The logic of this should not be passed over, because it’s exactly why modern expansions of government power are so appealing to so many people. We expect government to do its job, to protect us from exploitation and to provide basic services. But they cannot provide those services if they’re constantly being hamstrung by too many people getting in the way, either by an inability to come to consensus or through incentives to inaction (e.g., so the guy in the other party doesn’t get a win).

The word tyrant, with origins in ancient Greece, originally referred to someone on the fringes of nobility who gained absolute control by bypassing the aristocrats in power and appealing directly to the people by stirring them up with the promise of providing them what those aristocrats (think “elites”) had not. In Dune: Part Two, Paul Atreides is sabotaged by the other great houses only to ascend back to the top by using the poor. And the reason the people accept Paul Atreides as Messiah is they’ve been unable to overthrow the oppressive Harkonnen military without one. Likewise, the reason that Americans on the left want the government to step in on issues of income inequality and discrimination is that those problems haven’t been “solved” via the free market or social institutions. The reason that Americans on the right want the government to stop the tide of secular gender ideology is that civil society hasn’t been able to stop that either.


 So why do advocates for freedom and limited government argue against unlimited state power if it’s so much more effective in achieving one’s goals? Because of the second part of Thomas Aquinas’ argument. Aquinas argued that “rule of the one” was the best form of government when it’s good, but that it’s the worst form of government when it’s bad. The very things that make it capable of doing great good, having the power to do what it wants without interference, are the very things that make it so dangerous when it’s directed toward evil.

Just as it is more useful for a force operating for a good to be more united, in order that it may work good more effectively, so a force operating for evil is more harmful when it is one than when it is divided. Now, the power of one who rules unjustly works to the detriment of the multitude, in that he diverts the common good of the multitude to his own benefit. Therefore, for the same reason that, in a just government, the government is better in proportion as the ruling power is one—thus monarchy is better than aristocracy, and aristocracy better than polity—so the contrary will be true of an unjust government, namely, that the ruling power will be more harmful in proportion as it is more unitary.

This is why constitutionally secured freedom of speech, association, and religion came about when they did in the United States. Philosophers like John Locke and statesmen like the American Founders argued for a limited government in the shadows of centuries of violent Catholic and Protestant wars that resulted in alternating Catholic and Protestant tyrannies. The idea was not to create the best society possible, some Utopia, but to escape the tyrannies so many in history had had to endure. As Dr. Joe Loconte wrote:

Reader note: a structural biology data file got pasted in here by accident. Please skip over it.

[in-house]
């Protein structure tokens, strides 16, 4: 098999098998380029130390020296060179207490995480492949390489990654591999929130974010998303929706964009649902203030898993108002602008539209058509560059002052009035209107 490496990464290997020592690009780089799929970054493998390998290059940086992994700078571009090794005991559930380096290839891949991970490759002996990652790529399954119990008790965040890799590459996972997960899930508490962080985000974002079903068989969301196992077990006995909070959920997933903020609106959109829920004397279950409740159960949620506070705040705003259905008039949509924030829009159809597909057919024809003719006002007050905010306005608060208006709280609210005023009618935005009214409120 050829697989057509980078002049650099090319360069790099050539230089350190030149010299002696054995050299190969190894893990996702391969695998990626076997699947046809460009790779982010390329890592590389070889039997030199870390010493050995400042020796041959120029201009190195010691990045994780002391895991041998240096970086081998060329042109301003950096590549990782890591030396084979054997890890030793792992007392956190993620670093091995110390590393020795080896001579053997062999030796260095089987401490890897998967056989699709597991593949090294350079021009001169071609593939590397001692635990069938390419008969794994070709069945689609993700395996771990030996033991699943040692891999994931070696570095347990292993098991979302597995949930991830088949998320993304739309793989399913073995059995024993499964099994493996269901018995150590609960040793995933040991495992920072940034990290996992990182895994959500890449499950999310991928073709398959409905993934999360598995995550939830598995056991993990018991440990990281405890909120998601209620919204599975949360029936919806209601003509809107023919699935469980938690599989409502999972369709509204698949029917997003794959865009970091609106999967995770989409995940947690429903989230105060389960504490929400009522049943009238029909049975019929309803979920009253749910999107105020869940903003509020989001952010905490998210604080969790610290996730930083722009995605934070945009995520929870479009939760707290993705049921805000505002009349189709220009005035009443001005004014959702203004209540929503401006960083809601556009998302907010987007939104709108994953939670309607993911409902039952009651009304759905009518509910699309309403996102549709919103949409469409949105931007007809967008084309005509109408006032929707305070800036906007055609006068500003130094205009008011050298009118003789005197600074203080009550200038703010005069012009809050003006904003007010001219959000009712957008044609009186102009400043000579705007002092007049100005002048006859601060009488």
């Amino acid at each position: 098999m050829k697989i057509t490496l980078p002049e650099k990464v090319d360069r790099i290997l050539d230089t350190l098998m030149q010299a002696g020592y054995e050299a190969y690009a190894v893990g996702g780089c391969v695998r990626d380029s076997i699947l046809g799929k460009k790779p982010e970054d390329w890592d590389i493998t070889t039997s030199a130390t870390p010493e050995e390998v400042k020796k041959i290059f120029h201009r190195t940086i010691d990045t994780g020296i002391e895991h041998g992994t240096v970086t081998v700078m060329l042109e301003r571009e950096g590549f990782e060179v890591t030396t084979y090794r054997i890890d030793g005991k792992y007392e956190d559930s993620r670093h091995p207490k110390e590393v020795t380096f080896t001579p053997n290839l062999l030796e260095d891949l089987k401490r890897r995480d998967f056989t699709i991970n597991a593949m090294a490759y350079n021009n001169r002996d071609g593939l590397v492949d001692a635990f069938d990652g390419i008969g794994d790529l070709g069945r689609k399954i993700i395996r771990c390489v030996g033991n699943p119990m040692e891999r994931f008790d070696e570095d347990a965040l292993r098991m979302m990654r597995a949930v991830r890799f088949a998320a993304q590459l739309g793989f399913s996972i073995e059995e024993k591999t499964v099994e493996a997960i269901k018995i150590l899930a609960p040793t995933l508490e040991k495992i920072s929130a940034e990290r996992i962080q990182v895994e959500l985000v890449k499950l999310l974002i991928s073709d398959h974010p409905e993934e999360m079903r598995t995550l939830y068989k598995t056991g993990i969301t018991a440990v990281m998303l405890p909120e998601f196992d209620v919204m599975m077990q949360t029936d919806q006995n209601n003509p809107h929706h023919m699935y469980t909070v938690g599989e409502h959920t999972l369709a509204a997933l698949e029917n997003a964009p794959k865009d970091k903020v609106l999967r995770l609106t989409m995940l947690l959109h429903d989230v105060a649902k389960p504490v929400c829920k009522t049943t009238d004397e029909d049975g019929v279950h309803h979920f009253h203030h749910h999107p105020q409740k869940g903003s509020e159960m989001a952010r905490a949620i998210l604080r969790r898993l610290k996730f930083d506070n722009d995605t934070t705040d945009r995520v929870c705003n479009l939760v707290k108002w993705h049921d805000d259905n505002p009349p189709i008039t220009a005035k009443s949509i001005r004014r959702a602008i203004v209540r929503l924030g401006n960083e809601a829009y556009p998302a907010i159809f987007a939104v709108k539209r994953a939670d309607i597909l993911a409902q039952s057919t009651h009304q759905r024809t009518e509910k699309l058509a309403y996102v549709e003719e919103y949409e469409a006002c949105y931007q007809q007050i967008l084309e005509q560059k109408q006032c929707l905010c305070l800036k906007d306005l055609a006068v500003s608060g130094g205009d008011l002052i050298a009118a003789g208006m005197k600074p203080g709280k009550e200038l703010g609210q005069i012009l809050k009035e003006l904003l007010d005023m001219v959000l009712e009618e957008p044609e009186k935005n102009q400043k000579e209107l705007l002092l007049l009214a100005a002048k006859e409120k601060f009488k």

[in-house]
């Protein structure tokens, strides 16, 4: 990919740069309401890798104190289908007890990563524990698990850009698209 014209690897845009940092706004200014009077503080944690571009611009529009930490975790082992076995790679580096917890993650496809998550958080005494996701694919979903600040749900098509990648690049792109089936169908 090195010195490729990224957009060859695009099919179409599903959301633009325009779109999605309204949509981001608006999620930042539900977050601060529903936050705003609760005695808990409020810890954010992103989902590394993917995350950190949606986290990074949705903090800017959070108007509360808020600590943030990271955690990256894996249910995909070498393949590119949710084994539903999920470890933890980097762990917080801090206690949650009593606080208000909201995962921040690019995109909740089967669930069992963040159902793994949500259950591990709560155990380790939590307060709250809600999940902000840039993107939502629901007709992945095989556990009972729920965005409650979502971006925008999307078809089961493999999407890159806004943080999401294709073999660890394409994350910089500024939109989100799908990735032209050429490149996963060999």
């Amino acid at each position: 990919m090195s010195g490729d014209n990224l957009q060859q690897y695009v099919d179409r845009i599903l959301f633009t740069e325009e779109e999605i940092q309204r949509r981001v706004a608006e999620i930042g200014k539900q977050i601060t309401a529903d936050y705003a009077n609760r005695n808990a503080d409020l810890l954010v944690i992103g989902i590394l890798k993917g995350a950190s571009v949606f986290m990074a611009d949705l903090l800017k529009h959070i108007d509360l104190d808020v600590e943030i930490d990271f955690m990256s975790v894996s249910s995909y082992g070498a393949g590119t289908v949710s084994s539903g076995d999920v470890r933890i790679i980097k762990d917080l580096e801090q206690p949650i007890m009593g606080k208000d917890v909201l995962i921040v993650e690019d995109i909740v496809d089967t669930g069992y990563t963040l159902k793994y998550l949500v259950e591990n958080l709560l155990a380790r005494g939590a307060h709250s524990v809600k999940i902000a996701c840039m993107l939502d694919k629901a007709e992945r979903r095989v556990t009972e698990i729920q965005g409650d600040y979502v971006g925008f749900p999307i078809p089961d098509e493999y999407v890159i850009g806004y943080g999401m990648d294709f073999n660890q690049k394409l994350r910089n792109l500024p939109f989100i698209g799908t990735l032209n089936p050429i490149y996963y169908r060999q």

The religious Right fails to grasp that, in a profoundly important sense, liberalism arose as a Christian response to the failures of Christendom. Although their political agenda remains murky, they seem enamored of the prospect of reestablishing a nationalist, religious vision: a Leviathan wearing the robes of a priest. Under this vision, the exercise of raw executive power would vanquish the enemies of cultural conservatism. Hence their uncritical embrace of Donald Trump, the self-styled defender of Christian values: “Nobody has done more for Christianity…or for religion itself than I have,” he recently boasted.

Both the left and the right tend to overpromise by romanticizing their ideological schemes as the answer to everyone’s problems. This sets up the populace—Republican and Democrat, religious and secular—for disappointment and disillusionment when those promises don’t come true. Advocacy for freedom is not a promise to create some fantasy society. It’s rooted in the hard lessons of history that strongman alternatives are far, far worse. Perfection is not possible from fallen creatures, however brilliant they may think they are.


America outlasted and avoided the horrors of the French Revolution. America outlasted and avoided the horrors of Nazi Germany and the Soviet Union. As I wrote about in a recent Acton article, most of the bad things in the world are getting better, and those things are largely due to the institutions that are coming out of free societies, such as capitalism.

The ending of Dune: Part Two is explicit in its warning against utopian schemes. Paul Atreides can see the future and therefore knows that if he embraces his role as a ”savior” of the people, he will start a holy war that will lead to genocide and tyranny. And those closest to him must choose whether to remain loyal or flee from a Paul Atreides very different from the one they once knew.

People are abandoning freedom because they believe it has not lived up to its promise(s). In order to restore belief in freedom—in limited government and in personal, moral agency—we need to reestablish exactly what freedom does, and does not, promise so that people can see that, while it will not fulfill our dreams (only we can do that), it’s still better than the alternative, however appealing the notion of raw power to achieve our ends and vanquish our enemies may be.

Joseph Holmes

Joseph Holmes is a New York–based culture critic and co-host of the podcast The Overthinkers.